AT THE DOOR, VOTERS ASK: `WHY ARE WE DOING THIS?'
CANDIDATES FACE QUESTIONS ON HUSTINGS IN TORONTO AREA
In stifling heat, Conservative candidate Costas Menegakis walks a brisk pace as he rushes from door-to-door in suburban Richmond Hill trying to find a few more supporters, a few more votes.
It is not hyperbole to suggest that one extra shift of door knocking, another poll canvassed, one hard day's effort could be the difference in this riding, which was the second closest in the country in 2019.
Menegakis finished just 212 votes behind current Liberal MP Majid Jowhari and he is not willing to leave anything to chance this time.
“We're working just as hard and even harder than we did knocking on doors, even in the sweltering heat, every day for seven to eight hours of knocking doors.”
And the people answering those doors, throughout the region and to all parties, are saying the same thing: Why are we having this election?
“People are not happy to see an election, so they ask why are we in an election just coming out of the pandemic,” said Menegakis, who thinks the Liberals have badly misread the public sentiment.
“I think people have seen through the vote grab attempt by the Liberals to try to get their majority. They're seeing right through that.”
Menegakis won this seat in 2011 in Richmond Hill and then ran against MP Leona Alleslev in 2015 in Aurora— Oak Ridges—richmond Hill.
He lost to Alleslev, who initially ran as a Liberal but crossed the floor to the Conservatives, and then Menegakis ran in Richmond Hill again in 2019, losing to Jowhari.
The 2015 race swept out many Conservative and NDP seats and turned the entire region into a Liberal fortress.
In 2019, Liberal MPS who previously squeezed out victories were sitting on 30 per cent margins.
There are just six Conservative seats in the regions around Toronto. Even if the Liberals take them all, they won't be in a majority, but taking a few more could be part of the puzzle.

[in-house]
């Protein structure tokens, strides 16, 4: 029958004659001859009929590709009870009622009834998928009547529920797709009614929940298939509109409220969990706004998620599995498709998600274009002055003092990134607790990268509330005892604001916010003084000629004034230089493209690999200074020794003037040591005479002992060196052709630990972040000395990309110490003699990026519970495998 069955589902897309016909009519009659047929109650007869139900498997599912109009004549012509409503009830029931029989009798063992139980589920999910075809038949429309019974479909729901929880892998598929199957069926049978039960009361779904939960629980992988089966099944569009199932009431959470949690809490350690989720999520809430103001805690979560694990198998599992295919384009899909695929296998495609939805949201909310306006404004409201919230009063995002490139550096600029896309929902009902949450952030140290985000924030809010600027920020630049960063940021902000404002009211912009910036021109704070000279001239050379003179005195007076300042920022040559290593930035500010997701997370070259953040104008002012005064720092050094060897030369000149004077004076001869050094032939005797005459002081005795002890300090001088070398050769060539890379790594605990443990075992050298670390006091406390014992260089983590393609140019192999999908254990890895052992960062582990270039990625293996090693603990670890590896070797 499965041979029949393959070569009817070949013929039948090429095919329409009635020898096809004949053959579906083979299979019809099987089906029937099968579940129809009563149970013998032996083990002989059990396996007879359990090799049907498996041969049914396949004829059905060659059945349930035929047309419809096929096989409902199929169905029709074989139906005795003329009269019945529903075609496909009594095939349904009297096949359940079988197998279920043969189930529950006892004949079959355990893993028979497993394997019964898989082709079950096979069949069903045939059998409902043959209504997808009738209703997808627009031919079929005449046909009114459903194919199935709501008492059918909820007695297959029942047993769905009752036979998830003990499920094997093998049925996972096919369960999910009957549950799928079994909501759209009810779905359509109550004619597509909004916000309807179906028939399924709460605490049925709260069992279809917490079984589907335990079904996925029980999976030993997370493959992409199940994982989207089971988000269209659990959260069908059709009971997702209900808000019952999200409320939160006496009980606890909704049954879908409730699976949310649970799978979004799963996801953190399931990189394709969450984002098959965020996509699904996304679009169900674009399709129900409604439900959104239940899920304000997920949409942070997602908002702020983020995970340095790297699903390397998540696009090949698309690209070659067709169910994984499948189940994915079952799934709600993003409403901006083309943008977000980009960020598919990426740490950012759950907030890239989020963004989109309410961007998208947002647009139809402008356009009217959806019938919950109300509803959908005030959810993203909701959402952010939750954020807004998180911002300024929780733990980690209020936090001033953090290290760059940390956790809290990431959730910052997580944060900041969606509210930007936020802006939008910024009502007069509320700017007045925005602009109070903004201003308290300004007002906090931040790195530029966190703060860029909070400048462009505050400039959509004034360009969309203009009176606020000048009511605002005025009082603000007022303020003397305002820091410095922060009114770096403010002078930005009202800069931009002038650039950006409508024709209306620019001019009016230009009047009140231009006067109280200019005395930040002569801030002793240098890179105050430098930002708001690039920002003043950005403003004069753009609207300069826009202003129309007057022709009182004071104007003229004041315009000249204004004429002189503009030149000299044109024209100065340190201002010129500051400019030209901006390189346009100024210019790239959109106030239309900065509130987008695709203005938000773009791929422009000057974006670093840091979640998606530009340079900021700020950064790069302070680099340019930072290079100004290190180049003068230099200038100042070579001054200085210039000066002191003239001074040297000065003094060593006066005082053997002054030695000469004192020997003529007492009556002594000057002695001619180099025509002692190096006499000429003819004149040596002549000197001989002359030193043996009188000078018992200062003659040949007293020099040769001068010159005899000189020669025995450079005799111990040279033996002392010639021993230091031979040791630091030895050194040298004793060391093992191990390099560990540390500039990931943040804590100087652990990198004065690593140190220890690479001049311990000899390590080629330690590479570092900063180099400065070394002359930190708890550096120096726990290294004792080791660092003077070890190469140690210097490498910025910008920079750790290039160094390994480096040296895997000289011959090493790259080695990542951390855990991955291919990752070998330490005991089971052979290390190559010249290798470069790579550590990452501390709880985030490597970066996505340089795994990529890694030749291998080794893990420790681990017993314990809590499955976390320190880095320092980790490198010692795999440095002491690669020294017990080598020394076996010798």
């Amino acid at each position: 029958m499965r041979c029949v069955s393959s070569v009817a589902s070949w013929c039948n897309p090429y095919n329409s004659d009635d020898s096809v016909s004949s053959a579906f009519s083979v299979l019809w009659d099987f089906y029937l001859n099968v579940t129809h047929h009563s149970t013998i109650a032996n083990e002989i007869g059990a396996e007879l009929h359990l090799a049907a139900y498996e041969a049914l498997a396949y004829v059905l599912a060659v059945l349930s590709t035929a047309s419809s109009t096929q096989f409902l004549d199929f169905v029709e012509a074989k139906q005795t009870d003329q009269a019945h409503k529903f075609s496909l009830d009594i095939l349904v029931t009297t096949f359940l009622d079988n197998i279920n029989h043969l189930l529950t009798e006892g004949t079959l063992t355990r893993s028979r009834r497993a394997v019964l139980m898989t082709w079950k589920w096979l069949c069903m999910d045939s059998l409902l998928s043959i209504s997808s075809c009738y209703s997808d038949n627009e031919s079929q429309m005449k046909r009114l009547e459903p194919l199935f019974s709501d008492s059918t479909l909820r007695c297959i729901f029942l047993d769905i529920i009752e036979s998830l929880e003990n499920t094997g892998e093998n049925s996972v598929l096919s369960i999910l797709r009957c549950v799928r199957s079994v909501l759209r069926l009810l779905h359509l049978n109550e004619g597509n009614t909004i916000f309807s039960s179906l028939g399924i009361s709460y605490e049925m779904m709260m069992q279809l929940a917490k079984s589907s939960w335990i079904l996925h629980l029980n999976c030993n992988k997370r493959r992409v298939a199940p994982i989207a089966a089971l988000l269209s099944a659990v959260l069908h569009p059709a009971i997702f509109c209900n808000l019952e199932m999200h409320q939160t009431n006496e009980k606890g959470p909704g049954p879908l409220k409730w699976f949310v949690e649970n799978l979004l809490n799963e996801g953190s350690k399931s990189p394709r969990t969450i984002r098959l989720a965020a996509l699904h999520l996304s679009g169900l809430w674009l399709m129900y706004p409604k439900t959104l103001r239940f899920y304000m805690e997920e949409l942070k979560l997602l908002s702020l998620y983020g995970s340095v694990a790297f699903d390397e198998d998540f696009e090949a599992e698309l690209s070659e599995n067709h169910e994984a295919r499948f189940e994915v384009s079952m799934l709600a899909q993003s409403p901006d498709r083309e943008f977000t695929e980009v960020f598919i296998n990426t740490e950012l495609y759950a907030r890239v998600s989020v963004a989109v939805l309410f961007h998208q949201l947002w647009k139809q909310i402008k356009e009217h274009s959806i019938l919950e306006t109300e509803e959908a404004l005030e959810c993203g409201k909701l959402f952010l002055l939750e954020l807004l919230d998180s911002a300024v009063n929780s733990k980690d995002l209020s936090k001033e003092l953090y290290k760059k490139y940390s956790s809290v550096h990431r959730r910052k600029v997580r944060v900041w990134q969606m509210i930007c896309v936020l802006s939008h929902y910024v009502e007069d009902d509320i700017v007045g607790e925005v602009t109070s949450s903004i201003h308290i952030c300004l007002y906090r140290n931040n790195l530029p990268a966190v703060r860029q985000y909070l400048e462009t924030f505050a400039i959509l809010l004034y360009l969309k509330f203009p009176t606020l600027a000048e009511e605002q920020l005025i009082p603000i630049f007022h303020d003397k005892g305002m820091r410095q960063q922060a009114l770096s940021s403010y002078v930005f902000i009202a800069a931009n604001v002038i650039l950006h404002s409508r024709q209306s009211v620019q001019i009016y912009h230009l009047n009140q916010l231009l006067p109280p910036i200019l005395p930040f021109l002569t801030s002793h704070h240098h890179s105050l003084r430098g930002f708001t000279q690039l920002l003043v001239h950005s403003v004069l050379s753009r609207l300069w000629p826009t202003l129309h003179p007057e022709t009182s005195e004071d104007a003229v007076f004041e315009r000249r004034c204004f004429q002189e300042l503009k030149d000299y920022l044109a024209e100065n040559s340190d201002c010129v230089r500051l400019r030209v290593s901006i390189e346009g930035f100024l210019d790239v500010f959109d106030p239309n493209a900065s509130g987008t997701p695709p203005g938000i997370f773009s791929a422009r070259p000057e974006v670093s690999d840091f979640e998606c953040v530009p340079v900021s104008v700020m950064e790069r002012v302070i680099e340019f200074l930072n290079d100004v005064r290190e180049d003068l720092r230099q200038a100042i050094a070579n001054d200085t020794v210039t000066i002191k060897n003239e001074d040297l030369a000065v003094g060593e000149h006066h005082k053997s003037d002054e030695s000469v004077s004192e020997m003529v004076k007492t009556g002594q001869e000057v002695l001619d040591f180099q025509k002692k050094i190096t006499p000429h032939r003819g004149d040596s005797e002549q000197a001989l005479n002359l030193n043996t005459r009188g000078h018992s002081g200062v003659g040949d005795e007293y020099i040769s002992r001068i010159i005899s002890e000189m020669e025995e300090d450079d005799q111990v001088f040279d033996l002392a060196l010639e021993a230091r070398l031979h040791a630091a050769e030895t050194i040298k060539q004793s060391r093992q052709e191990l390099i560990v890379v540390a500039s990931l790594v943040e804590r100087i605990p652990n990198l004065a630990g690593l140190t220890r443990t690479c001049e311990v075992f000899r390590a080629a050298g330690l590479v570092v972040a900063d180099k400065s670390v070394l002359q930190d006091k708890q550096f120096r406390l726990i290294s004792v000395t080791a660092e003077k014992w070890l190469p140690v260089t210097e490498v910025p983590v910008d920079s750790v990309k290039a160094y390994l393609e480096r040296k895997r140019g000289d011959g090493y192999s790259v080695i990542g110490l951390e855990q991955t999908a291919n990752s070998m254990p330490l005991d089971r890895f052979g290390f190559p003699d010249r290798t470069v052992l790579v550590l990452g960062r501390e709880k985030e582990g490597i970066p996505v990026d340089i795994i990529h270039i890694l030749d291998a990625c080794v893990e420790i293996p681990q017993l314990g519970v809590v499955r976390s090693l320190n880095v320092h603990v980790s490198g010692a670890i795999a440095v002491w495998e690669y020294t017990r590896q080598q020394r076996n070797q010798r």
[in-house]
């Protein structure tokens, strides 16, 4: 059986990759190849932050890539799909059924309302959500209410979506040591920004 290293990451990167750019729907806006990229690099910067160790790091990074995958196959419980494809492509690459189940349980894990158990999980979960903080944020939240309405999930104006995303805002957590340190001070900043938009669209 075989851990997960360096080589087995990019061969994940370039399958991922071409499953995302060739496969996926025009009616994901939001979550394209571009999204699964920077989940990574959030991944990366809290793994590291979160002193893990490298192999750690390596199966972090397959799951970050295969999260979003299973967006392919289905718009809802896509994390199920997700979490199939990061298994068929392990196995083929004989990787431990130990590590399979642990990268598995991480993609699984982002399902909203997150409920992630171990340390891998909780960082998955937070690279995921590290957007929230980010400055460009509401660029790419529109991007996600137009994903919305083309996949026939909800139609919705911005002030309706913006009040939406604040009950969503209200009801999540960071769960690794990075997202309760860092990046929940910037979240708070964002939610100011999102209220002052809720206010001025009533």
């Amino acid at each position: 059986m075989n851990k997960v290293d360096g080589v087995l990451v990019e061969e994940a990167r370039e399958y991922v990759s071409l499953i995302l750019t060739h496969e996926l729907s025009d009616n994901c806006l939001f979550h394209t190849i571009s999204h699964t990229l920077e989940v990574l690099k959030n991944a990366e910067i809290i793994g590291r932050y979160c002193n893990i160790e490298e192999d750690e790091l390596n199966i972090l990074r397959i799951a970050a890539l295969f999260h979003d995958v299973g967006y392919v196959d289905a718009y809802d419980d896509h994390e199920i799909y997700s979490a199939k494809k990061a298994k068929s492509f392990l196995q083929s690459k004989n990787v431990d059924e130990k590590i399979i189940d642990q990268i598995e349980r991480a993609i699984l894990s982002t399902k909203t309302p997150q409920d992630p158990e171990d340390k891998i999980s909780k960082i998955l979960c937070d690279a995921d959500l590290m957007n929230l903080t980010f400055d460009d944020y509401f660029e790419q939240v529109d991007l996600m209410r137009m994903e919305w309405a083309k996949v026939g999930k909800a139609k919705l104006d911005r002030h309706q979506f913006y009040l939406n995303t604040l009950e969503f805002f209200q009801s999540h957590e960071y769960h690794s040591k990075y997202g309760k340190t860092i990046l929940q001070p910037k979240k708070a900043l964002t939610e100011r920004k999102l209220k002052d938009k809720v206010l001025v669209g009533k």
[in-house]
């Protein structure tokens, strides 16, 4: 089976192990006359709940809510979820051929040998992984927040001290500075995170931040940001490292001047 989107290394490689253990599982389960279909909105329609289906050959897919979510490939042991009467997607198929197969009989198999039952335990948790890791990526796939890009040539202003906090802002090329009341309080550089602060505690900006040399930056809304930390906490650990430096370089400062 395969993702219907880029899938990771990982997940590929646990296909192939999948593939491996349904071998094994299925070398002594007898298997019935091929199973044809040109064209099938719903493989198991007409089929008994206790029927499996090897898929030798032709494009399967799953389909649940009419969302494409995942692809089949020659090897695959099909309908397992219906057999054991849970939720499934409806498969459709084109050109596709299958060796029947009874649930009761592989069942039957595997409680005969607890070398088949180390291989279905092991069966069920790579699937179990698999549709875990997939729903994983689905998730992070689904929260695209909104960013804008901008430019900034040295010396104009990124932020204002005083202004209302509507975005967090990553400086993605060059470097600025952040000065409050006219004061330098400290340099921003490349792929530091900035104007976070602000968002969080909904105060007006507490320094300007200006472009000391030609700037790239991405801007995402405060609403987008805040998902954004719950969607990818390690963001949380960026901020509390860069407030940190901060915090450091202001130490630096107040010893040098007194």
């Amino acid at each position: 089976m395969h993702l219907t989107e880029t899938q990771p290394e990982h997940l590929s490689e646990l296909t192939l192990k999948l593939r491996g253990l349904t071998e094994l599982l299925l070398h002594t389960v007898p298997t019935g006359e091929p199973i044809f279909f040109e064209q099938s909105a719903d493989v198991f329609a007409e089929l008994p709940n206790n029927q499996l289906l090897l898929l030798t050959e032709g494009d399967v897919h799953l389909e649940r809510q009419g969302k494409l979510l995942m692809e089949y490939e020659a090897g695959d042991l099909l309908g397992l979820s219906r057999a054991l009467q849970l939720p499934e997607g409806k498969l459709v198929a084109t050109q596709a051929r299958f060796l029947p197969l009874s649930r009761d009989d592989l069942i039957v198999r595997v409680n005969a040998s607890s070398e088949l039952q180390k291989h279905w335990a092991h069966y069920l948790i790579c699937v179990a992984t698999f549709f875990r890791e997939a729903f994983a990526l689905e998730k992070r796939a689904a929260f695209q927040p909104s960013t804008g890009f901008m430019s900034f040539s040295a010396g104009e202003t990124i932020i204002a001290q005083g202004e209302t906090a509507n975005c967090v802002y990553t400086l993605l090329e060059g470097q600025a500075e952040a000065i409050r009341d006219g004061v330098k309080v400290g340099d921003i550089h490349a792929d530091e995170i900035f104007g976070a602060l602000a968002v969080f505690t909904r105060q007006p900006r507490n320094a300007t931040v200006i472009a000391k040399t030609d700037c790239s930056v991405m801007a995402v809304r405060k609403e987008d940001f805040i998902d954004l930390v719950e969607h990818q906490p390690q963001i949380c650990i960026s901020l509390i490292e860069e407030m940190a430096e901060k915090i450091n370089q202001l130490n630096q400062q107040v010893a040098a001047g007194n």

If the Conservatives can loosen the Liberals' grip on the area, they could move back into government themselves and, either in this election or some future one, the party will have to regain its presence in the country's largest city.
Along with the tight race in Richmond Hill, Alleslev won her seat by only two per cent in 2019 and other Conservative wins in the region were relatively narrow.
Menegakis said he believes the party wasn't firing on all cylinders in previous elections, but feels confident this year's platform will resonate better with people in the community.
“Both in 2015 and 2019 we stumbled, communications with the voter wasn't, well, what it could have been,” he said.
The homes Menegakis is knocking on are relatively newer and larger builds and are selling in the region's hot market for $1.7 million or more.
Jowhari is going to homes just a few minutes away, in an older part of the community where small bungalows command the same prices, but often get a date with a bulldozer after the sale, as new buyers replace them with mega homes.
Jowhari said people are struggling to keep up with the rising costs, and at door after door, when it comes up, he is sure to mention the Liberals' latest proposal on housing.
“It's the whole notion of affordability, whether you're seniors and you're trying to deal with the cost of living and with health care, whether you're looking for jobs, whether you're a professional and you want an affordable house.”
Jowhari gets the same question Menegakis does about why an election is necessary now and says it's because so much has changed during the pandemic.
“This agenda is truly so progressive that we need to go to the people and get the clear mandate to be able to go and continue delivering,” he said.
He said the pandemic exposed deep, systemic problems and the government has to address them.
“Things that we knew, things that we have accepted, now, their importance has been elevated, and we need to fine-tune and we need to reset for that.”
Jowhari said people in the riding come from many ethnic and economic backgrounds, and voters here are never going to vote in a bloc.